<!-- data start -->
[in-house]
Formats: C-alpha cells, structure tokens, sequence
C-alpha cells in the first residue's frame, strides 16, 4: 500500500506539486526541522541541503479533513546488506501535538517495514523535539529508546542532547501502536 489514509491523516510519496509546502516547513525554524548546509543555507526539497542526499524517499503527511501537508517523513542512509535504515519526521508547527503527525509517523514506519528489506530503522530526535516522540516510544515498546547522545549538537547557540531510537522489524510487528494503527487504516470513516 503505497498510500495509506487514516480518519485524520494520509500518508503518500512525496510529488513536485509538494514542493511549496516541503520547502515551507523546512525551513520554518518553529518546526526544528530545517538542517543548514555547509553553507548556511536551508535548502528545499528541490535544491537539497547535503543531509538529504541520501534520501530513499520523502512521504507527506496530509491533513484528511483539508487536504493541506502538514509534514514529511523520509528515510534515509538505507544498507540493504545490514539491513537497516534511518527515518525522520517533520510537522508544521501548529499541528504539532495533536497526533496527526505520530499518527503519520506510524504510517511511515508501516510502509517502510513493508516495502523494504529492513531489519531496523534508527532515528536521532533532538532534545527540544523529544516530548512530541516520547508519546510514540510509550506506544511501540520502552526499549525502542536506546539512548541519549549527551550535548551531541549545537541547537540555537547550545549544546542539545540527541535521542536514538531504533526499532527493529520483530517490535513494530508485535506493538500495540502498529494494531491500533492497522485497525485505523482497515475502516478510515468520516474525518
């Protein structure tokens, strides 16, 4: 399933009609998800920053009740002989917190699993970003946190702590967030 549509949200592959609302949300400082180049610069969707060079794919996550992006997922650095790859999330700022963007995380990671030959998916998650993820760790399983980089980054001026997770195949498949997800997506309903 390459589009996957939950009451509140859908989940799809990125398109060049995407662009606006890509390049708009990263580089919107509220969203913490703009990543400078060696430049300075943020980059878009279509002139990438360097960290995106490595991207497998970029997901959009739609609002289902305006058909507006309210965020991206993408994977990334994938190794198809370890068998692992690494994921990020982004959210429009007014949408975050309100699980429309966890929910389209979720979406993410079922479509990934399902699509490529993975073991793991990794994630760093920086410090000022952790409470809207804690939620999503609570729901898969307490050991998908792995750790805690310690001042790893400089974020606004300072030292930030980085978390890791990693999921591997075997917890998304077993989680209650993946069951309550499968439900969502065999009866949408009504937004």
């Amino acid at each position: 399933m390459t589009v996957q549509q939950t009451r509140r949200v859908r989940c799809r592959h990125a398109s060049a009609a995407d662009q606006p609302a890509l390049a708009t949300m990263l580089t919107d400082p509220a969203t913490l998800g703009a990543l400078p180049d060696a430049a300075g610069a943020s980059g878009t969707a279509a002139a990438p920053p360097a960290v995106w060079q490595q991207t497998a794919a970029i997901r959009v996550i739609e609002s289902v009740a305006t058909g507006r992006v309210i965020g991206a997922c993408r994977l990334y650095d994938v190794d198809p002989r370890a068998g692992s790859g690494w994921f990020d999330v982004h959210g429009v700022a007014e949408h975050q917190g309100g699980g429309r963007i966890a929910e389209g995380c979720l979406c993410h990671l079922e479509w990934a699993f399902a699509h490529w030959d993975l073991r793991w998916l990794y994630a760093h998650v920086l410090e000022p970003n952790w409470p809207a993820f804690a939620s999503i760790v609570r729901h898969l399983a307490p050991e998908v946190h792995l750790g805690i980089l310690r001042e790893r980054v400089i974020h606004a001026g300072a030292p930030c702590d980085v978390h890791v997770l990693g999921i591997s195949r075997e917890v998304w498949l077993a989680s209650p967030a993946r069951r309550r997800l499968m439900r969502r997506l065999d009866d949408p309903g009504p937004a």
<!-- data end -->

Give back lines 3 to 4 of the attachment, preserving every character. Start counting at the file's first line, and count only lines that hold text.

C-alpha cells in the first residue's frame, strides 16, 4: 500500500506539486526541522541541503479533513546488506501535538517495514523535539529508546542532547501502536 489514509491523516510519496509546502516547513525554524548546509543555507526539497542526499524517499503527511501537508517523513542512509535504515519526521508547527503527525509517523514506519528489506530503522530526535516522540516510544515498546547522545549538537547557540531510537522489524510487528494503527487504516470513516 503505497498510500495509506487514516480518519485524520494520509500518508503518500512525496510529488513536485509538494514542493511549496516541503520547502515551507523546512525551513520554518518553529518546526526544528530545517538542517543548514555547509553553507548556511536551508535548502528545499528541490535544491537539497547535503543531509538529504541520501534520501530513499520523502512521504507527506496530509491533513484528511483539508487536504493541506502538514509534514514529511523520509528515510534515509538505507544498507540493504545490514539491513537497516534511518527515518525522520517533520510537522508544521501548529499541528504539532495533536497526533496527526505520530499518527503519520506510524504510517511511515508501516510502509517502510513493508516495502523494504529492513531489519531496523534508527532515528536521532533532538532534545527540544523529544516530548512530541516520547508519546510514540510509550506506544511501540520502552526499549525502542536506546539512548541519549549527551550535548551531541549545537541547537540555537547550545549544546542539545540527541535521542536514538531504533526499532527493529520483530517490535513494530508485535506493538500495540502498529494494531491500533492497522485497525485505523482497515475502516478510515468520516474525518
């Protein structure tokens, strides 16, 4: 399933009609998800920053009740002989917190699993970003946190702590967030 549509949200592959609302949300400082180049610069969707060079794919996550992006997922650095790859999330700022963007995380990671030959998916998650993820760790399983980089980054001026997770195949498949997800997506309903 390459589009996957939950009451509140859908989940799809990125398109060049995407662009606006890509390049708009990263580089919107509220969203913490703009990543400078060696430049300075943020980059878009279509002139990438360097960290995106490595991207497998970029997901959009739609609002289902305006058909507006309210965020991206993408994977990334994938190794198809370890068998692992690494994921990020982004959210429009007014949408975050309100699980429309966890929910389209979720979406993410079922479509990934399902699509490529993975073991793991990794994630760093920086410090000022952790409470809207804690939620999503609570729901898969307490050991998908792995750790805690310690001042790893400089974020606004300072030292930030980085978390890791990693999921591997075997917890998304077993989680209650993946069951309550499968439900969502065999009866949408009504937004």